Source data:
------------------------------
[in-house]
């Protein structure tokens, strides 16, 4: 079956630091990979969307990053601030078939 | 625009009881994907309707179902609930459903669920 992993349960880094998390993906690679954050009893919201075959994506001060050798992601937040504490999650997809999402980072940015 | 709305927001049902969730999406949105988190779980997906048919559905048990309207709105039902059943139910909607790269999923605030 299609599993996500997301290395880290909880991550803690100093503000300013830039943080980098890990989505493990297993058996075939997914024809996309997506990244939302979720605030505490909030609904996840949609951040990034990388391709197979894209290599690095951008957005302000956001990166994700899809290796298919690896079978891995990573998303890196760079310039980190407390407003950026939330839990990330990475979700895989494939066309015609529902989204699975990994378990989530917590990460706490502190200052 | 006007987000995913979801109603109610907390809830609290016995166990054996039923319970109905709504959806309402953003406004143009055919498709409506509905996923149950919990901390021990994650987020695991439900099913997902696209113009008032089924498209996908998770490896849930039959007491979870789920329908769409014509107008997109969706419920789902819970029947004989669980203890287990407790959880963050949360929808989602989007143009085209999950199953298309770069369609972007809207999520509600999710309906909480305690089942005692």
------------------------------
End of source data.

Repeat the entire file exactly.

[in-house]
């Protein structure tokens, strides 16, 4: 079956630091990979969307990053601030078939 | 625009009881994907309707179902609930459903669920 992993349960880094998390993906690679954050009893919201075959994506001060050798992601937040504490999650997809999402980072940015 | 709305927001049902969730999406949105988190779980997906048919559905048990309207709105039902059943139910909607790269999923605030 299609599993996500997301290395880290909880991550803690100093503000300013830039943080980098890990989505493990297993058996075939997914024809996309997506990244939302979720605030505490909030609904996840949609951040990034990388391709197979894209290599690095951008957005302000956001990166994700899809290796298919690896079978891995990573998303890196760079310039980190407390407003950026939330839990990330990475979700895989494939066309015609529902989204699975990994378990989530917590990460706490502190200052 | 006007987000995913979801109603109610907390809830609290016995166990054996039923319970109905709504959806309402953003406004143009055919498709409506509905996923149950919990901390021990994650987020695991439900099913997902696209113009008032089924498209996908998770490896849930039959007491979870789920329908769409014509107008997109969706419920789902819970029947004989669980203890287990407790959880963050949360929808989602989007143009085209999950199953298309770069369609972007809207999520509600999710309906909480305690089942005692």